Tag: crown administration of estates act
In the Estate of Oliver (Re Oliver Estate, 2021 ONSC 2751) decision on April 12, 2021, the applicant, who was treated as a stepdaughter by the deceased, had her motion seeking appointment as Estate Trustee dismissed. William Oliver died intestate on July 14, 2020, and had no spouse, children, parents, siblings, nieces or nephews survive him. The applicant was the daughter of the person with whom the deceased cohabited in a common-law relationship in the 1980s and she had remained close to him, even being appointed attorney for him on a TD bank account in 2017.
Justice Macleod found that the daughter of a partner with whom the deceased co-habited, does not fall within any class of person recognized as an heir on an intestacy pursuant to the Succession Law Reform Act, RSO 1990 and Letters of Administration could not be issued under the Act. It was possible to make an order appointing the applicant as administrator of the property of the deceased under s. 29 (3) of the Estates Act, RSO 1990. Instead however, the court referred the matter to the Public Guardian and Trustee to investigate. Such investigative authority can be found in the Crown Administration of Estates Act, RSO 1990 where the “Public Guardian and Trustee is authorized to, (a) identify and locate, (i) persons who may have an interest in the estate, and (ii) other persons, but only for the purpose of locating persons who may have an interest in the estate; and (b) identify the estate’s assets.”
The court can refer a matter to, but cannot order the Public Guardian and Trustee to be appointed as a result of the provisions of Public Guardian and Trustee Act RSO 1990, where, “The Public Guardian and Trustee shall not be appointed as a trustee, by a court or otherwise, without his or her consent in writing”. Given staffing issues and limited resources as well as pandemic restrictions it is perhaps not entirely moot to ask what happens to the estate if the Public Guardian and Trustee does not consent to be appointed Trustee in a case like this.
Thanks for reading.
As the holiday season comes to a close, many of us will take stock of the time enjoyed with friends, family, and loved ones, and look forward to the prospect of a new year. Unfortunately, as members of the estates bar, we are occasionally called on to review circumstances in which no family members or loved ones are around for the purposes of a deceased individual’s estate planning decisions. More specifically, we are often asked to consider the proper legal procedures when an individual passes away having named an estate trustee who is incapable of acting, and where the individual died leaving no spouse, children, or next-of-kin in Ontario.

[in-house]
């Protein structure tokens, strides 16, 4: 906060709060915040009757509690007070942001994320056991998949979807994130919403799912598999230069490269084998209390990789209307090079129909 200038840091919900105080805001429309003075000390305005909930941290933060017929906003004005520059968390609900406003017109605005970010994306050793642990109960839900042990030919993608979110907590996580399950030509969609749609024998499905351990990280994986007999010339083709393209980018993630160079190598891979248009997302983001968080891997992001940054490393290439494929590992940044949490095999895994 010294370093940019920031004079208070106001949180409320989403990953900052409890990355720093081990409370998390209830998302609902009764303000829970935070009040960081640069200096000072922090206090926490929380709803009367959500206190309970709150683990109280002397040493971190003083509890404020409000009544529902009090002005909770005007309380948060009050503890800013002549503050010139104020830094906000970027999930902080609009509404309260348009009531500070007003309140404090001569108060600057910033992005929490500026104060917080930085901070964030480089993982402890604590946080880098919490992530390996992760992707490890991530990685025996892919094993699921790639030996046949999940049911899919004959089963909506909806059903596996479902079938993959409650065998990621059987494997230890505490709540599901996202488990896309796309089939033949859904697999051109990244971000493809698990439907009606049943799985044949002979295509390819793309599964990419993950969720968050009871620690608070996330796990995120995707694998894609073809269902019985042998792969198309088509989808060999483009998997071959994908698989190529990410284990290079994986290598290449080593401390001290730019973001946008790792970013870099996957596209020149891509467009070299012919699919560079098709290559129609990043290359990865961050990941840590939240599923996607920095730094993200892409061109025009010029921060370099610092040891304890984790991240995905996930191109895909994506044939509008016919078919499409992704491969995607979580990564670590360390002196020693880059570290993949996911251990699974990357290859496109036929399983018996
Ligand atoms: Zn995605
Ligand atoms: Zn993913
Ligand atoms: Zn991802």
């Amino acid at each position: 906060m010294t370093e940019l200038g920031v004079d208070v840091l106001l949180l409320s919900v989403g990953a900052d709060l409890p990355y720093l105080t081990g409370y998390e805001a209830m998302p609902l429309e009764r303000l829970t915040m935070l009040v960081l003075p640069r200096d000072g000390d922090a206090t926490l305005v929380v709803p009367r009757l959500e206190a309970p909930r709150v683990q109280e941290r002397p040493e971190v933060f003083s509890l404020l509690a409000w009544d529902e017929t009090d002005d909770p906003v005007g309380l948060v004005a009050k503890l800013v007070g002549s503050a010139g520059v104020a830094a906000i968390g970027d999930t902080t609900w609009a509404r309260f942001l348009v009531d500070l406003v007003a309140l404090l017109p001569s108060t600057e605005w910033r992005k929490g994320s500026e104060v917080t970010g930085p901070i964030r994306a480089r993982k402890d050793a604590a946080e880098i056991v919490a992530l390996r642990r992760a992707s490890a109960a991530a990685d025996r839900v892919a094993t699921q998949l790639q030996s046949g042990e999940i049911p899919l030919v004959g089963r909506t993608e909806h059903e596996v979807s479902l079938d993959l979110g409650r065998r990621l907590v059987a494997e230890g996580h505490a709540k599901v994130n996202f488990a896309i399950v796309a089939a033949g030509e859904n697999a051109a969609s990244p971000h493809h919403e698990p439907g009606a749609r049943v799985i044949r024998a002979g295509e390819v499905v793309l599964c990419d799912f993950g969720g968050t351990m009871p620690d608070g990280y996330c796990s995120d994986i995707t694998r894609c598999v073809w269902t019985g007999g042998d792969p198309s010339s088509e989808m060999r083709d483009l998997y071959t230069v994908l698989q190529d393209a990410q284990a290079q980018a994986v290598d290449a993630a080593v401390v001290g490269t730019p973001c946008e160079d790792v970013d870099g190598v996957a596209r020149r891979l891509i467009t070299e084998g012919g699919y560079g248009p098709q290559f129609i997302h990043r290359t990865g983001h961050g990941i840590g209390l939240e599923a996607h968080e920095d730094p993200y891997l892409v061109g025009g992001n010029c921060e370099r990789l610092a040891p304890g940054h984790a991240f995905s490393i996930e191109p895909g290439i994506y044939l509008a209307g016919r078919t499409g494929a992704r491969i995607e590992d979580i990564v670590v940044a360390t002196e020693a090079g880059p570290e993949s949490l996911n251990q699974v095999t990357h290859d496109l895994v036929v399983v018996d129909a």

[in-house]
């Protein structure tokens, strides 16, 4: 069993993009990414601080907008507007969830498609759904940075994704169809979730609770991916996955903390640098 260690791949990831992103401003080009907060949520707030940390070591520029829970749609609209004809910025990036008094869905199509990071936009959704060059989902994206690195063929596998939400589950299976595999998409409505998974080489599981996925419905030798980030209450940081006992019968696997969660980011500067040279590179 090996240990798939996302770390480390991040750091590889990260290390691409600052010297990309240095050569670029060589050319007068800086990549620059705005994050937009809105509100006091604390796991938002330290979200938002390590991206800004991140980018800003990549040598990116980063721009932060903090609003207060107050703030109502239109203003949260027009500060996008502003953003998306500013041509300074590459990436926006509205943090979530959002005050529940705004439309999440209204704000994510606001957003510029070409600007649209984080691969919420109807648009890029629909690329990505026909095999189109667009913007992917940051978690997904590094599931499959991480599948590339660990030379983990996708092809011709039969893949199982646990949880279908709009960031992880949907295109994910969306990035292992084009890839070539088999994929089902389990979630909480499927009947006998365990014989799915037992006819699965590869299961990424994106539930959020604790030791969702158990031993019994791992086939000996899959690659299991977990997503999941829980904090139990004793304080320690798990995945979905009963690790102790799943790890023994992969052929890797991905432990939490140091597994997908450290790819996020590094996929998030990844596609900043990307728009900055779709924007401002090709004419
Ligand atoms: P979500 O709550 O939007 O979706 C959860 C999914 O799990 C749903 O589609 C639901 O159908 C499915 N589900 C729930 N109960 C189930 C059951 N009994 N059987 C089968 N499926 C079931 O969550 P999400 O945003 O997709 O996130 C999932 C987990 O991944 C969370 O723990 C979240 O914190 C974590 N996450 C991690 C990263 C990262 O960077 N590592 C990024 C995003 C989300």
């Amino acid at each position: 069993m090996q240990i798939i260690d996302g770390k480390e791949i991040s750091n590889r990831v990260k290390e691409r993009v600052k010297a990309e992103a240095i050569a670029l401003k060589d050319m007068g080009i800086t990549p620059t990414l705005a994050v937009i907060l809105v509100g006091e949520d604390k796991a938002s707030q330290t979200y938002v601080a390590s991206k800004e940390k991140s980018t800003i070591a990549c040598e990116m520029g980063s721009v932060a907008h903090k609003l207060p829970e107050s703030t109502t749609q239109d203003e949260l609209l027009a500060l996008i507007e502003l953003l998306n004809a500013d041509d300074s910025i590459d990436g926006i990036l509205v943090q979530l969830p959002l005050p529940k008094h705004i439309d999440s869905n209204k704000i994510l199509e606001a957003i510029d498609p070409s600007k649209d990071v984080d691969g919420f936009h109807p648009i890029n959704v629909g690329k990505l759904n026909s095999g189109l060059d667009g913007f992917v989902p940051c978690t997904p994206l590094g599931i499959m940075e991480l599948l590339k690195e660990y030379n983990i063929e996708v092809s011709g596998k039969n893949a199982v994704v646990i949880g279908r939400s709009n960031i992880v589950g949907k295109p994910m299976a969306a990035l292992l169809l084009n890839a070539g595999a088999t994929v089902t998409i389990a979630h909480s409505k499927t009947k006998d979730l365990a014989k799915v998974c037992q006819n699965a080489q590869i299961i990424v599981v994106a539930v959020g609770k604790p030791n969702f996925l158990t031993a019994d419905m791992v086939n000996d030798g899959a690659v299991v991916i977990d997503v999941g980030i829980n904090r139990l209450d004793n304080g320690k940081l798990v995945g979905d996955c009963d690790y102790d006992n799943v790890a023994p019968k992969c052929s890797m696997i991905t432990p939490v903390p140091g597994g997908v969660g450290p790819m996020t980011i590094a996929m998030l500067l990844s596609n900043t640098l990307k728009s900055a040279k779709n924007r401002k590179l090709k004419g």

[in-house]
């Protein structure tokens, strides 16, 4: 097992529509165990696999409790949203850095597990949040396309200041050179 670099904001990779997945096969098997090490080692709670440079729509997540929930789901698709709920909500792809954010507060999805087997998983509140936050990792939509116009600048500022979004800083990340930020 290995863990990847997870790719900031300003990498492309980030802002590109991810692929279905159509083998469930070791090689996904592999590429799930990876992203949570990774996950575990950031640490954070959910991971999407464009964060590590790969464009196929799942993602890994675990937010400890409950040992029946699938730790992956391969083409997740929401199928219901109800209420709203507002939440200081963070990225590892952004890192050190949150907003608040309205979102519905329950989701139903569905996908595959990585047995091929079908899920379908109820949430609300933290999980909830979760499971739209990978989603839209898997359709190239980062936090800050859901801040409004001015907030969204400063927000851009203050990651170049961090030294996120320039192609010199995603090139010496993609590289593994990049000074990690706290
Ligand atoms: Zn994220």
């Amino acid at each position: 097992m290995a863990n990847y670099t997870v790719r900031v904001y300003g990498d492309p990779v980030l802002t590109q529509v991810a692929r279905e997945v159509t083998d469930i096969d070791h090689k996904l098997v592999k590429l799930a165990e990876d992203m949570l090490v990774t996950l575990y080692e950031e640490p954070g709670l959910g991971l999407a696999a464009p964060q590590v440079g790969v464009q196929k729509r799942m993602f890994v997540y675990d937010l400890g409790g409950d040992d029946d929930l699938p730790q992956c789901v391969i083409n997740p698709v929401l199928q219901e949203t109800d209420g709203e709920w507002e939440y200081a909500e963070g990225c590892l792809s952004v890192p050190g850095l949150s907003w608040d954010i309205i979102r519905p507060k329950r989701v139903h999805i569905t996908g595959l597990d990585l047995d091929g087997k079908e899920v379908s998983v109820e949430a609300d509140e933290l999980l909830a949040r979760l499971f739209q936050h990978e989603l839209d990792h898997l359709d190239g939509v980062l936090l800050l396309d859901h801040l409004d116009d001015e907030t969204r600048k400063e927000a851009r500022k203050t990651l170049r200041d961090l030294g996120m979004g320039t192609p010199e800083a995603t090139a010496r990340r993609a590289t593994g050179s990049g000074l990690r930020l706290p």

In the foregoing circumstances, Ontario’s Crown Administration of Estates Act gives the Office of the Public Guardian and Trustee (the “PGT”) the appropriate authority to step in to the shoes of an estate trustee and administer the estate, if necessary and subject to certain statutory guidelines. Section 1 of the Act allows the Superior Court of Justice to issue to the PGT “letters of administration or letters probate”, thereby giving it the authority to administer an estate, provided the following conditions are satisfied:
- The deceased person died in Ontario, or was a resident of Ontario but died elsewhere;
- The person died intestate (that is, without a validly executed will), or died leaving a will that does not name an executor or estate trustee who is willing and able to administer the estate; and
- The Deceased had no known next-of-kin of the age of majority residing in Ontario who are willing to administer the estate.
Certain additional policy considerations not listed in the Act have also been adopted to govern whether the PGT will agree to administer an estate. Notably, the PGT will generally only act as an estate trustee of last resort. Before agreeing to act, the PGT will typically take steps to locate another interested party who may wish to be appointed, for example, any of the deceased person’s next-of-kin from out of province. Moreover, the PGT will only step in to administer estates that will hold a value of at least $10,000 after all debts of the estate have been paid. By its own estimates, at any given time the PGT is actively administering more than 1,400 estates. Accordingly, these additional policy considerations ensure that the appropriate resources can be directed to the estates that the office has agreed to administer.
Thanks for reading. Happy New Year!